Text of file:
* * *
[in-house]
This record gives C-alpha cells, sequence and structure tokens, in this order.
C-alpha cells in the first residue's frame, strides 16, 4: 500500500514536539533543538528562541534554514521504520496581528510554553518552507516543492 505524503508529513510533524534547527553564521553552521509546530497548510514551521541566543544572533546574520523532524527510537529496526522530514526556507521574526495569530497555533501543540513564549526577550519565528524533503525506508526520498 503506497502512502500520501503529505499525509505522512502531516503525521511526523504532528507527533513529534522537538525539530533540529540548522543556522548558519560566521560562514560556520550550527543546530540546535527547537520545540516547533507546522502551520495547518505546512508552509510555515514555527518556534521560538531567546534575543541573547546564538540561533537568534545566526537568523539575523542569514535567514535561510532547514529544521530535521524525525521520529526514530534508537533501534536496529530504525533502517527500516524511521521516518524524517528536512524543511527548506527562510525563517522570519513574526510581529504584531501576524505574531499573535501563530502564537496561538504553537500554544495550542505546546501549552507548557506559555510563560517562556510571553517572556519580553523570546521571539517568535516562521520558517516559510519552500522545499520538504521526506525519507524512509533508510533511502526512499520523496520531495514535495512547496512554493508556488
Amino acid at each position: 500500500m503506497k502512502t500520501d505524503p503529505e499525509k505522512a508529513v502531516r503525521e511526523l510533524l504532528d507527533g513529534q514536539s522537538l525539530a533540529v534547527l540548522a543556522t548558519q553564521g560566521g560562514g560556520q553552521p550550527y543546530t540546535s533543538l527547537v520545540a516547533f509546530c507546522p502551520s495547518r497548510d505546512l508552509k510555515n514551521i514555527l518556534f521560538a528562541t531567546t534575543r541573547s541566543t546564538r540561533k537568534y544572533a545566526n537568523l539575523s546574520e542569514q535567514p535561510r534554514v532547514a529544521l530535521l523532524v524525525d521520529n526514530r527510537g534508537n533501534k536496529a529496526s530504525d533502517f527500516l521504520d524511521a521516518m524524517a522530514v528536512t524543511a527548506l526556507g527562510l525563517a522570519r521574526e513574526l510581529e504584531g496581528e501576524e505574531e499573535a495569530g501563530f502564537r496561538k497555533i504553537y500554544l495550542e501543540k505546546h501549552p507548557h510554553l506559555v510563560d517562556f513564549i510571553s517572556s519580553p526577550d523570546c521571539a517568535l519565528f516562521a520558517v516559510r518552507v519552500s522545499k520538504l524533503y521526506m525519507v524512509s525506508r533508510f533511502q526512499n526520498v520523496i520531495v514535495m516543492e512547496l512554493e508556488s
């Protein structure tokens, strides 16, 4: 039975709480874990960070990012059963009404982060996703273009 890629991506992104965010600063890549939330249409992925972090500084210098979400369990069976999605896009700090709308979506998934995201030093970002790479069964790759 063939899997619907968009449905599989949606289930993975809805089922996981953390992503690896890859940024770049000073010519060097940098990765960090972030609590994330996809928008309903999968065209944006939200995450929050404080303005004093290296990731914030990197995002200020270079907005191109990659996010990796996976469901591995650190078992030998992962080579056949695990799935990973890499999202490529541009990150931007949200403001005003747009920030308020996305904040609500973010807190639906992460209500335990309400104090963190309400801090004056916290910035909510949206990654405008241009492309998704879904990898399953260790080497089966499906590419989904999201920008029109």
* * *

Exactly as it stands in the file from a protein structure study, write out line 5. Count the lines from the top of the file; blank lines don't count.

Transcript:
């Protein structure tokens, strides 16, 4: 039975709480874990960070990012059963009404982060996703273009 890629991506992104965010600063890549939330249409992925972090500084210098979400369990069976999605896009700090709308979506998934995201030093970002790479069964790759 063939899997619907968009449905599989949606289930993975809805089922996981953390992503690896890859940024770049000073010519060097940098990765960090972030609590994330996809928008309903999968065209944006939200995450929050404080303005004093290296990731914030990197995002200020270079907005191109990659996010990796996976469901591995650190078992030998992962080579056949695990799935990973890499999202490529541009990150931007949200403001005003747009920030308020996305904040609500973010807190639906992460209500335990309400104090963190309400801090004056916290910035909510949206990654405008241009492309998704879904990898399953260790080497089966499906590419989904999201920008029109």